An estimated 3 million Americans currently have some form of glaucoma, a serious eye disease that accounts for some 120,000 cases of blindness each year.
But there’s something even more stunning about these numbers: Experts estimate only about half of those affected know they have the disease.
“We often refer to glaucoma as the ‘silent thief of sight,’” says Dr. Adam Quinn, eye surgeon and glaucoma specialist with Hattiesburg Eye Clinic. “It’s called that because the disease gradually damages the eyes over time, while the patient often remains unaware of it until much of the harm is done.”
To call attention to this destructive eye disease, the American Academy of Ophthalmologists sets aside each January as Glaucoma Awareness Month. Dr. Quinn and his colleagues want to alert everyone to the causes and effects of glaucoma—and how to reduce the potential damage to sight.
Glaucoma presents itself as abnormally high pressure of the intraocular fluid (or aqueous humor) that cleanses and protects the eyes. The pressure builds because the eyes can’t adequately drain any excess fluid. Over time high eye pressure may permanently damage the optic nerve, causing significant vision impairment and blindness.
Structural flaws within the eye can cause inadequate drainage, a type of glaucoma known as acute angle closure. But the more prevalent type, open-angle glaucoma, is an inherited trait that causes the eye’s drainage canals to easily clog.
“It’s important for people to realize that glaucoma tends to run in families,” says Dr. Quinn. “Although every person should be concerned about the disease, those with a family history should be hyper-aware about the potential threat to their eyes.”
It’s also worth noting that the earlier cited statistic on the prevalence of glaucoma isn’t static—it’s growing. That’s because glaucoma becomes more apparent as people age; and with the swell of Baby Boomers entering old age—and the lengthening of the average lifespan—cases of age-related diseases like glaucoma are naturally on the rise.
As a result, Dr. Quinn and other providers expect cases to grow significantly over the next decade, with many regions experiencing a strain on their healthcare system trying to keep up with patient diagnosis and treatment. While Dr. Quinn is the only full time, fellowship trained glaucoma specialist in South Mississippi he doesn’t believe Mississippi will face that kind of crisis.
“Personally, I think Mississippi is in a fairly good position. There are a number of glaucoma specialists in the state to care for advanced cases and an ample number of ophthalmologists and optometrists who can diagnose and offer non-invasive treatments for early intervention to save sight.”
Vision providers are also supported by several treatment breakthroughs that have occurred over the last couple of decades, which have opened up more options for patients at various stages of the disease. These range from traditional medicated drops for lowering eye pressure to more invasive procedures that improve fluid drainage.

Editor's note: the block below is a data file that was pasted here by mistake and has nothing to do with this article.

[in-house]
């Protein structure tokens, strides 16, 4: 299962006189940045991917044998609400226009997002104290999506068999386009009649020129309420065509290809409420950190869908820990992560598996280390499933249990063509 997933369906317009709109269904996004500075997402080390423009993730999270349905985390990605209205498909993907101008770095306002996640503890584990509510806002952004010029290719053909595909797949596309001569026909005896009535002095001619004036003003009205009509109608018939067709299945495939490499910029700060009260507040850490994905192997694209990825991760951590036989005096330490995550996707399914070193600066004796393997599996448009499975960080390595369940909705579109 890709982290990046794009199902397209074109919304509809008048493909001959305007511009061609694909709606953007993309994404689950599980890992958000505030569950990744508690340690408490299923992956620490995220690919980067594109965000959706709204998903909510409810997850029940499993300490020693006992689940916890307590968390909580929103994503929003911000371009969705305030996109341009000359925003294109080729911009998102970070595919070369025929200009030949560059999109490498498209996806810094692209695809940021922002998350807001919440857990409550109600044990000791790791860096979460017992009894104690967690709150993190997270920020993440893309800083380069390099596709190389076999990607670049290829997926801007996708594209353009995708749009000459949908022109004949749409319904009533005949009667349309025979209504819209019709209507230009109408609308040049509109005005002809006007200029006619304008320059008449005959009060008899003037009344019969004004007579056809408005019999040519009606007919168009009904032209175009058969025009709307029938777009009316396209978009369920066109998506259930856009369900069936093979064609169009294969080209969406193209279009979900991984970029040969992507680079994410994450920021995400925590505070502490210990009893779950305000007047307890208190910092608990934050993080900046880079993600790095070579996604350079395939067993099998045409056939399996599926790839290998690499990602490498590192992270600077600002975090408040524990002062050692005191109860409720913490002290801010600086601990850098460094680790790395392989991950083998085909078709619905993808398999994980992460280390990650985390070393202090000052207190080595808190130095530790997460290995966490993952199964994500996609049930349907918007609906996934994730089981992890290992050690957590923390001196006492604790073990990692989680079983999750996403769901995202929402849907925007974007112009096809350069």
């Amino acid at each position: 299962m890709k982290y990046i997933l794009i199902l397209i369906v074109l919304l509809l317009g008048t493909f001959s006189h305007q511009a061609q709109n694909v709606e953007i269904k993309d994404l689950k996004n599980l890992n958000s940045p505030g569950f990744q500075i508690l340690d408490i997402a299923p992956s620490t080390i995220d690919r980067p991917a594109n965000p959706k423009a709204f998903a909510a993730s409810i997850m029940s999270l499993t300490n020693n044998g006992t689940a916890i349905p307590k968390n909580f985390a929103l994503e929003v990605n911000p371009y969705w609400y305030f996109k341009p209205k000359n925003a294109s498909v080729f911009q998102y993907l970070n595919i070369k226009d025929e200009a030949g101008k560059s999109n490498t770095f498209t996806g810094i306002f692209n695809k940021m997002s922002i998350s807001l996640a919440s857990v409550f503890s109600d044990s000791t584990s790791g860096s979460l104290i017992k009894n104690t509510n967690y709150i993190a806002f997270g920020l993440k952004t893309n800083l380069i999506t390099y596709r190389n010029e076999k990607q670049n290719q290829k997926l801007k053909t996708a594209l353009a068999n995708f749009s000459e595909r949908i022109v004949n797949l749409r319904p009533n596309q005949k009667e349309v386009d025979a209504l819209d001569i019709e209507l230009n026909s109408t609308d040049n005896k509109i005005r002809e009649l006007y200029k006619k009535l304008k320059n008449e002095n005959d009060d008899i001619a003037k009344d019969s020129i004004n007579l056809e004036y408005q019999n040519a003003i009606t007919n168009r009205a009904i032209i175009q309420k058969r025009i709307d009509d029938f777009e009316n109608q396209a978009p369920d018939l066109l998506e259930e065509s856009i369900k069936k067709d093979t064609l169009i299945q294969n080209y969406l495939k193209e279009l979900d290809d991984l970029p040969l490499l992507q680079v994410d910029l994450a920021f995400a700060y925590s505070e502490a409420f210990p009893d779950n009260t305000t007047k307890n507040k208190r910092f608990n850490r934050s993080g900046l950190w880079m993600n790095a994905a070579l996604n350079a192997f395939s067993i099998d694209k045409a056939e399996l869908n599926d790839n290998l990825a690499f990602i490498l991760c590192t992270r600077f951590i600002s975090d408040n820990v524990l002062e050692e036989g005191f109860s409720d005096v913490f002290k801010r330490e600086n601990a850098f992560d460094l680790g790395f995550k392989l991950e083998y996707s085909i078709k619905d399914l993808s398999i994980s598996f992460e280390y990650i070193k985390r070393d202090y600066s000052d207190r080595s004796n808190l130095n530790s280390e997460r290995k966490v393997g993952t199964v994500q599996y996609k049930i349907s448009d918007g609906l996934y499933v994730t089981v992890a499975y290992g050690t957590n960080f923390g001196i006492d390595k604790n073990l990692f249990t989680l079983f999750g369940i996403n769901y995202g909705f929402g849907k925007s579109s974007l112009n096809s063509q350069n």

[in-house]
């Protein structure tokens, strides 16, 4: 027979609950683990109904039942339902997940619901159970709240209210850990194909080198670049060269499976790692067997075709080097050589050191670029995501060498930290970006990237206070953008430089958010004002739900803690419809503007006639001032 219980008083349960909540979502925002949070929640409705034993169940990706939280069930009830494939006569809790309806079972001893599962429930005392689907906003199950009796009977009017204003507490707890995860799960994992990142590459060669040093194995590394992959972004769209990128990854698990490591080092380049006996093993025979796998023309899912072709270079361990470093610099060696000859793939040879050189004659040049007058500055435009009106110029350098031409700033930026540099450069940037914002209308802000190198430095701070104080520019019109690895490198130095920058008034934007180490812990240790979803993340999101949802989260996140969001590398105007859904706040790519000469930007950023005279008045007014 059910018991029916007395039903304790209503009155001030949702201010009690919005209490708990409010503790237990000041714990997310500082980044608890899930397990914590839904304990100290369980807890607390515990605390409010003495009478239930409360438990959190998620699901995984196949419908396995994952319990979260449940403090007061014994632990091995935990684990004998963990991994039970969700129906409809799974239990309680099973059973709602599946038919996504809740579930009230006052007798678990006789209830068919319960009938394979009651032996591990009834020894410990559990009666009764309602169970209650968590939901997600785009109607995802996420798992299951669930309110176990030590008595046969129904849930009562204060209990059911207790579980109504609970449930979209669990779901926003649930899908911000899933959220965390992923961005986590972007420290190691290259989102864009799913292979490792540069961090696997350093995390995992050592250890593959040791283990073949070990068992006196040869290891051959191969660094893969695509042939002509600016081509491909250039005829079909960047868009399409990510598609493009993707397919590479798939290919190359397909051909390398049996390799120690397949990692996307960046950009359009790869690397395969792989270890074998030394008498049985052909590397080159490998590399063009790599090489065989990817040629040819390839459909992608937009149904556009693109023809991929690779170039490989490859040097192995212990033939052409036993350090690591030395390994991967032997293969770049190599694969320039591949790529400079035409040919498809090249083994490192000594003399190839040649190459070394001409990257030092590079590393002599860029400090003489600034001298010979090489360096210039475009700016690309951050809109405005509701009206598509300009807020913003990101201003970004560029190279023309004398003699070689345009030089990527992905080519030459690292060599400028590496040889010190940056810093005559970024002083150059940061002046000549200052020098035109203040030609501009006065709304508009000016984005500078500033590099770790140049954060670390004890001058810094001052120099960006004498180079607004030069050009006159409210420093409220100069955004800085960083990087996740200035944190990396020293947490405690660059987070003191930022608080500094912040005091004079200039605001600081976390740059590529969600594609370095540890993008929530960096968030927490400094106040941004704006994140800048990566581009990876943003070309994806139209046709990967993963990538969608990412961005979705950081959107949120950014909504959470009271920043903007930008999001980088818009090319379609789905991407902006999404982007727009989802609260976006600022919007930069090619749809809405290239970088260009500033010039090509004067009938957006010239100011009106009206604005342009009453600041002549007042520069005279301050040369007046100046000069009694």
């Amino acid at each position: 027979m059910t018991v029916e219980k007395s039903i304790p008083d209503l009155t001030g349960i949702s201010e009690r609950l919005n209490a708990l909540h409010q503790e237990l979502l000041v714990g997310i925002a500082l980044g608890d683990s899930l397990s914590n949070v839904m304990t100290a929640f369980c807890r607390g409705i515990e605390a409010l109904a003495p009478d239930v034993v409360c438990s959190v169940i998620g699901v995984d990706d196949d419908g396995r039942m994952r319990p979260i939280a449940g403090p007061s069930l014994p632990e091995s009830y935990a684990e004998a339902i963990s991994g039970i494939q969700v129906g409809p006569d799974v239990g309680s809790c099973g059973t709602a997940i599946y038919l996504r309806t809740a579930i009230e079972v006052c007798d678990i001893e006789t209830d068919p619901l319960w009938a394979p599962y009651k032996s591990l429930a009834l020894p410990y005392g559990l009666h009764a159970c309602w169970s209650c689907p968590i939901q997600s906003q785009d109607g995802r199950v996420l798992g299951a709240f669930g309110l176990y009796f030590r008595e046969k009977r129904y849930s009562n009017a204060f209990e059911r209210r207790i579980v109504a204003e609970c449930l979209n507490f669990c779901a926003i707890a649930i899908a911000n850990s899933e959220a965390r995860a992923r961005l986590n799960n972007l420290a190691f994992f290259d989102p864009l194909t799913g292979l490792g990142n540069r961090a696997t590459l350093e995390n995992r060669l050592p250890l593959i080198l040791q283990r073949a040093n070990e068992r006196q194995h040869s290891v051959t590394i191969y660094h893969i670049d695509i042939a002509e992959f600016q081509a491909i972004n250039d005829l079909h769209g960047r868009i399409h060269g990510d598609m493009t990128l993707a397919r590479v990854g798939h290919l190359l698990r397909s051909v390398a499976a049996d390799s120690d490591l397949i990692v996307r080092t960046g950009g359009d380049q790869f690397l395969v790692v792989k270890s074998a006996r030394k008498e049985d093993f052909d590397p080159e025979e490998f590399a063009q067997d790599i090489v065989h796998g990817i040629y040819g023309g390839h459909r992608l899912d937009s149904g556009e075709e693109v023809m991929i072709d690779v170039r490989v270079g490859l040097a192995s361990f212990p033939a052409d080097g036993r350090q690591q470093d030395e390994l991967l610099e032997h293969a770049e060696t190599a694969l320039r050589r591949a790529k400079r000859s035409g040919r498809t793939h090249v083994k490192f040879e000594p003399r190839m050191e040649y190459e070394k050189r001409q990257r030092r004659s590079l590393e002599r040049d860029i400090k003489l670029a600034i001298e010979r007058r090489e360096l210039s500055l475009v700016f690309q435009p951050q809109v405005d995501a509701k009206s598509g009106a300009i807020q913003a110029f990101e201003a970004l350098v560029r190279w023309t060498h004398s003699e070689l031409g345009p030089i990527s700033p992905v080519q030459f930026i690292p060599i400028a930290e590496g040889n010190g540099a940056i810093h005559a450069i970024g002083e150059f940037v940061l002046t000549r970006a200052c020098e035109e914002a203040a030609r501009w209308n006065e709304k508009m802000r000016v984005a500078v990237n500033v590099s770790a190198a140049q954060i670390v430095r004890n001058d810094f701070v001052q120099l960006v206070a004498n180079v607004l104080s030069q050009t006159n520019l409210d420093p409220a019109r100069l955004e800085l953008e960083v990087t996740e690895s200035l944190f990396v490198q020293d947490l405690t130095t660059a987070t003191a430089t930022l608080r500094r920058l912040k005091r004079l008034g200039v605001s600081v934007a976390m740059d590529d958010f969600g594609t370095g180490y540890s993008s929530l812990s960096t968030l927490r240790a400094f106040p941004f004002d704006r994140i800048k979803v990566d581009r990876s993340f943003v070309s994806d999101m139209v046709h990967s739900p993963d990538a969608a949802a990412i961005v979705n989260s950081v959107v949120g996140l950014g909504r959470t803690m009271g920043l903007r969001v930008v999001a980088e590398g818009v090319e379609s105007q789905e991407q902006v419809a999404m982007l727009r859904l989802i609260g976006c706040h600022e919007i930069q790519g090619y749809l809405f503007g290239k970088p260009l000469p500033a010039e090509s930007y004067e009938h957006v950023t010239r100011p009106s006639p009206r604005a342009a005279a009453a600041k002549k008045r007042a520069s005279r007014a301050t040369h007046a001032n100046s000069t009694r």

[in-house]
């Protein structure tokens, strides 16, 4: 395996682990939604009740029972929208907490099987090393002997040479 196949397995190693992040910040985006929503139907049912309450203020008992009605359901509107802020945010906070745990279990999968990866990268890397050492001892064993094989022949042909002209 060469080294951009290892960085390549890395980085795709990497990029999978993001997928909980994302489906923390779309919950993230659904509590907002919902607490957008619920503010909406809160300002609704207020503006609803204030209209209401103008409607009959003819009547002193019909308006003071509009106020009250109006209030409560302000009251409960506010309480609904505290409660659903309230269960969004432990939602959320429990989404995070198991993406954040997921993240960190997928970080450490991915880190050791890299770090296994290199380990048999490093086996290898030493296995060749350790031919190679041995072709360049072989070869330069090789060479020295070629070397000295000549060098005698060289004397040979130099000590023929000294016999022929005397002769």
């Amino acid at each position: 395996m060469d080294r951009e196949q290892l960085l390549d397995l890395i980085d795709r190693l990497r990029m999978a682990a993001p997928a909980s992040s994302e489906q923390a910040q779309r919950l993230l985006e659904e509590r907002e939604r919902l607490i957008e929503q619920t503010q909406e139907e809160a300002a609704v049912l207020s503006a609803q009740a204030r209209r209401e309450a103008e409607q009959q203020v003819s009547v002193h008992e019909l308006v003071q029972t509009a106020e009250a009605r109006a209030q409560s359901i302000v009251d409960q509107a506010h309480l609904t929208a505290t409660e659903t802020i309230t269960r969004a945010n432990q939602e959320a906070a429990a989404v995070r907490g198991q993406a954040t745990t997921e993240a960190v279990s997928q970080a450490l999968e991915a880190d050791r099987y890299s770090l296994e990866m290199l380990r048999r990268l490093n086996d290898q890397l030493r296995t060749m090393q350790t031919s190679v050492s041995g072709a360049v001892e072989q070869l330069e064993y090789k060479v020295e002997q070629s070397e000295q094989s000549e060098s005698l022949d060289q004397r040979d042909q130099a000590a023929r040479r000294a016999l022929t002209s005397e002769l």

“We now have an impressive array of treatments that can help us better manage the disease for individual patients,” says Dr. Quinn.
As a board-certified glaucoma specialist, Dr. Quinn can administer the most advanced of these treatments. Even so, many patients referred to him with late-stage glaucoma have already experienced significant damage to their vision.
“In my role as a glaucoma specialist, I inevitably see cases of advanced disease with significant sight damage. I often have to tell these patients that we’re already behind the 8-ball, so to speak, even though they can still see adequately to some degree. The brain’s ability to adapt accounts for much of this, which can ‘fill in’ some of the missing parts of our eyesight.” Says Dr. Quinn.
The goal in these cases is to stop any ongoing damage as much as possible and preserve what sight remains. But this leads to what Dr. Quinn believes is the most important thing people should know and do to minimize their chances of sight impairment from glaucoma.
“The earlier we can detect the presence of high intraocular pressure, the more effective our treatments to preserve sight. Fortunately, we can easily detect any abnormal pressure through a routine eye exam.”
Dr. Quinn recommends that all adults undergo annual eye exams beginning around age 40, and much earlier for those with a family history of the disease. If found early, it’s much easier to maintain normal eye pressure and make optic nerve damage less likely.
Glaucoma can’t be cured—the disease requires ongoing management for the rest of an affected person’s life. But with today’s advanced tools—and the expertise provided by physicians and specialists like Dr. Quinn—patients with glaucoma can still overcome this serious threat to their vision.
For more information about glaucoma and possible treatment options, visit us at www.hattiesburgeyeclinic.com/services/glaucoma/. To learn more about how Hattiesburg Eye Clinic can improve your vision health, call 601-268-5910 (or toll-free 800-624-8254) or schedule a consultation with us at www.hattiesburgeyeclinic.com/contact-us/